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Floribunda Palms & Exotics

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bgl

And close by, a few Dypsis carlsmithii - obviously another favorite! :)

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bgl

Pritchardia viscosa and in the second photo the Cyphokentia cerifera (I know, I already posted this one but adding it here as well since it's such a beautiful palm! :) )

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bgl

And more New Caledonia - a double Burretiokentia koghiensis and a pair of Basselinia tomentosa.

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bgl

Several Dypsis nossibensis in a close grouping with our constant companion Nomtan taking one of many breaks! :)

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bgl

Dypsis leucomalla (formerly referred to as Dypsis sp. white) with Jeff, and a view of the area with the D. leucomalla dead center. This entire area is jampacked with lots of large Dypsis palms! :)

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bgl

And a couple of Jeff's Dypsis prestoniana! Yes, he has a bunch of them. :) (And this is all for right now - there will be more added later on).

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BS Man about Palms

According to Jeff this is a cross between the "standard" red Cyrtostachys renda and the yellow form. He calls it "apple". Another Lemurophoenix in the second photo. This is a smaller seeded variety. Unclear whether it may be a separate species from L. halleuxii.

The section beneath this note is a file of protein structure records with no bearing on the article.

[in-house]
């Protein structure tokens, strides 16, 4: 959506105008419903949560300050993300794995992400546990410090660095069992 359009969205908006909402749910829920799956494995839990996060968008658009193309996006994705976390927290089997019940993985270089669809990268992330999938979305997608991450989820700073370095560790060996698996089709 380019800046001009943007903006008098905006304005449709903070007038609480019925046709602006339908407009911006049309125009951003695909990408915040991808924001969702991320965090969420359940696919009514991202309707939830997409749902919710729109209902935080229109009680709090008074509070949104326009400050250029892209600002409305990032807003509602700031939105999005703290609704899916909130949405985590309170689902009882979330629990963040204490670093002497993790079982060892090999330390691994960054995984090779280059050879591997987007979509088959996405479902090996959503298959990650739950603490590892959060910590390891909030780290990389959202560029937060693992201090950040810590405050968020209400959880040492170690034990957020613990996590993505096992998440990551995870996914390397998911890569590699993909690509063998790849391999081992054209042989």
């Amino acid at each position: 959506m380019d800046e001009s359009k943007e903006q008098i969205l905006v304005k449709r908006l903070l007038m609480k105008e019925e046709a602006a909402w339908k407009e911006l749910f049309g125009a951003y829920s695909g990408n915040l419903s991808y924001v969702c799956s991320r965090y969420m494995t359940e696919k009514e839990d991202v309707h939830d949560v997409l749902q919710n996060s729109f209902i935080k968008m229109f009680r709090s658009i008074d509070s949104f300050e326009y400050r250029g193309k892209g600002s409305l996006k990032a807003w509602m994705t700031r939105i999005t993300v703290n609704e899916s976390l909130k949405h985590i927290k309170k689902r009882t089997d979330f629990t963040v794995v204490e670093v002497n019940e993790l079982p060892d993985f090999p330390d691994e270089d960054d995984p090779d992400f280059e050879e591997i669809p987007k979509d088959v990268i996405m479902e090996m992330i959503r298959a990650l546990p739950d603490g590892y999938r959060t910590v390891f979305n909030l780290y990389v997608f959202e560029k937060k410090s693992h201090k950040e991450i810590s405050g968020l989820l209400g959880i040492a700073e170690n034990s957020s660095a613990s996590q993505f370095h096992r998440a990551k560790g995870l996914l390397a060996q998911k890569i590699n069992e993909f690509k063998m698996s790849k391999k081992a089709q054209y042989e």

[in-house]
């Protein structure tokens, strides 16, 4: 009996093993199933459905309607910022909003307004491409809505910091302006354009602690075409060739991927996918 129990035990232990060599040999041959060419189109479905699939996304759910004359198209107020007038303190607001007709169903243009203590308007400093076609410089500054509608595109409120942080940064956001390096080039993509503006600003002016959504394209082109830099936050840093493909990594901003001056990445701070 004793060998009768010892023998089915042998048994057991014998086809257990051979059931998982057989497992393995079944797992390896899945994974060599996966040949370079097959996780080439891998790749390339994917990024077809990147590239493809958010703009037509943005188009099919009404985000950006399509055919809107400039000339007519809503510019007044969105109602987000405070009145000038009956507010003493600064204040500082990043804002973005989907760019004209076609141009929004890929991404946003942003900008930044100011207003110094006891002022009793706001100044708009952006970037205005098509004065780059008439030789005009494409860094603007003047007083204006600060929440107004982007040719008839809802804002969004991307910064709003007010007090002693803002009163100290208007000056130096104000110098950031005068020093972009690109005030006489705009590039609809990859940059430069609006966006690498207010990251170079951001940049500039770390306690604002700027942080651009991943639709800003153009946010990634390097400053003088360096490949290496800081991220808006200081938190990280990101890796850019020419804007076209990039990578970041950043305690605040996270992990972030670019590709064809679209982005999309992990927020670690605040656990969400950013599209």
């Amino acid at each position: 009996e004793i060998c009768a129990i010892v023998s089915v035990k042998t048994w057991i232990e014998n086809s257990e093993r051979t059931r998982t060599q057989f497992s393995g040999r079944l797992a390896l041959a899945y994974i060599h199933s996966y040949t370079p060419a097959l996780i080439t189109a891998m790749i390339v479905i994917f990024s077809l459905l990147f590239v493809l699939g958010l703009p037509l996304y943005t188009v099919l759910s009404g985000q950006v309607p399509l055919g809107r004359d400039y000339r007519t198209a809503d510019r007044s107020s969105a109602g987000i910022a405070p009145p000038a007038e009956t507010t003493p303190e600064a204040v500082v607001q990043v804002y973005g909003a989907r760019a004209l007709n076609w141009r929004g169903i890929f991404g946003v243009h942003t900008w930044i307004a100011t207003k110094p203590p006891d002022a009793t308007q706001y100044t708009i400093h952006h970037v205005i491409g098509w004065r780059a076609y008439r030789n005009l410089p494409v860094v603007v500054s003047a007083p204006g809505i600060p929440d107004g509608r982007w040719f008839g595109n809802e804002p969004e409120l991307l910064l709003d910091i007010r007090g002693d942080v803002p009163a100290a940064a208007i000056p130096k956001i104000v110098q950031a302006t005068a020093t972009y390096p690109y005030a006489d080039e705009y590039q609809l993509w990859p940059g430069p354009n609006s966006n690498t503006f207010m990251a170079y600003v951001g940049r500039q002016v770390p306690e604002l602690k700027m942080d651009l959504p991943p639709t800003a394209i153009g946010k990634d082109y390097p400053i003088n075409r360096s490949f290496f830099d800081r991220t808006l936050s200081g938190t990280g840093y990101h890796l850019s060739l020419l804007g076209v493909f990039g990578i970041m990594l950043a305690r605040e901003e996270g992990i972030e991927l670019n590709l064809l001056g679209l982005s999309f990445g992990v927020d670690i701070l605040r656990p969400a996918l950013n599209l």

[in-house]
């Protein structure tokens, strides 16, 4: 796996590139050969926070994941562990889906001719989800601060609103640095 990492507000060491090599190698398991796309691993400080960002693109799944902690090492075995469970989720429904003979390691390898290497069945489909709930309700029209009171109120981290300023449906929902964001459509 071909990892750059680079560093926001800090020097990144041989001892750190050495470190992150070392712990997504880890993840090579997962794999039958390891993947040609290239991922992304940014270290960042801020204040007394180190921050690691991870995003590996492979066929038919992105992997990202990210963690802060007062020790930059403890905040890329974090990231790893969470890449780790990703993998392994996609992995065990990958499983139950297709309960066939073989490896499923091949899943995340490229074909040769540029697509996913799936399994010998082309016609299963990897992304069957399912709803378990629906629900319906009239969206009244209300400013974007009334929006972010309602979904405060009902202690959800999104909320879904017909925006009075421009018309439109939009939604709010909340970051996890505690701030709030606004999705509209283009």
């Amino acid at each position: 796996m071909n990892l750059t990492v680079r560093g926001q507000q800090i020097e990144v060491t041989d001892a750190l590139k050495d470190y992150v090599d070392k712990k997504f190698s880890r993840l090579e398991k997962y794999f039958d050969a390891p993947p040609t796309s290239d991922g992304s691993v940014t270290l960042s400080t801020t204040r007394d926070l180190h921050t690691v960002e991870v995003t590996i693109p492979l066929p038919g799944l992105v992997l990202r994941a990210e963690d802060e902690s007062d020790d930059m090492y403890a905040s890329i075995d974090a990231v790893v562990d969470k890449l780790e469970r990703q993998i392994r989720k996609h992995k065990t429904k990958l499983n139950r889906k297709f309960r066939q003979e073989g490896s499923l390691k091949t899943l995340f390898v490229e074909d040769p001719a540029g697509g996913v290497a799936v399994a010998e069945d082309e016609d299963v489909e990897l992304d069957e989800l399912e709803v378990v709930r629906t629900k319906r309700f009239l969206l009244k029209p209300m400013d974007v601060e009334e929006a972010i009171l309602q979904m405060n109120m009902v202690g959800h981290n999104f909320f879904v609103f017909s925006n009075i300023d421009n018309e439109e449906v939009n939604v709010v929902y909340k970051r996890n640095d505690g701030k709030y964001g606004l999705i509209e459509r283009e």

Bo- Nice to see Jeff has the small seed Lemur. I seem to remember Mardy talking about there being two types. and I HAVE seen 2 types from a small size.. The easiest I can say is that one is "speckled" much like a mealybug effect on the petiole, and the other is a uniform color on the petiole. Right now I can't remember which grew which! :(

(I had some from Palm Mountain seeds that I found abandoned but had germinated, I got them to a 3rd leaf, but they got too hot in my springtime greenhouse and dried out.. :( )

Glad too see both are represented at Jeffs... PLUS TWO tomentosa's!!!! :drool:

Great work Jeff and Suchin...!!

and thanks for this thread Bo and Kim

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Gtlevine

I didn't know Dypsis sp white was named? When did that happen?

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Peter

Great photos-thanks for posting. I'm not really a Pritchardia fan, but love those viscosas. The leaves look almost like a Copernicia. Hope the California viscosas will look like this-are Marcus' seeding yet?

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BS Man about Palms

I didn't know Dypsis sp white was named? When did that happen?

:D You have to attend Palmtalk more often Gary.... hahah First I saw it mentioned on the HIPS tour of the Lundquist garden, maybe 2-3 months ago?

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Gtlevine

I didn't know Dypsis sp white was named? When did that happen?

:D You have to attend Palmtalk more often Gary.... hahah First I saw it mentioned on the HIPS tour of the Lundquist garden, maybe 2-3 months ago?

Well Bill, i'm spending more time WEEDING! than on palmtalk. Haha.

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BS Man about Palms

touche' :rolleyes:

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palmcurry

Pritchardia viscosa and in the second photo the Cyphokentia cerifera (I know, I already posted this one but adding it here as well since it's such a beautiful palm! :) )

2nd on the P.viscosas. What a beauty...never seen one that big. The other photo of the Cyphokentia is breathtaking too. Glad you posted it again Bo.

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mike in kurtistown

Those are great photos, Bo. Thanks. I do have a question. How do the experts distinguish Dypsis prestoniana and D. tokoravina. From the photos here, it looks like the color of the crownshaft might be different, but I don't know how general a characteristic that is.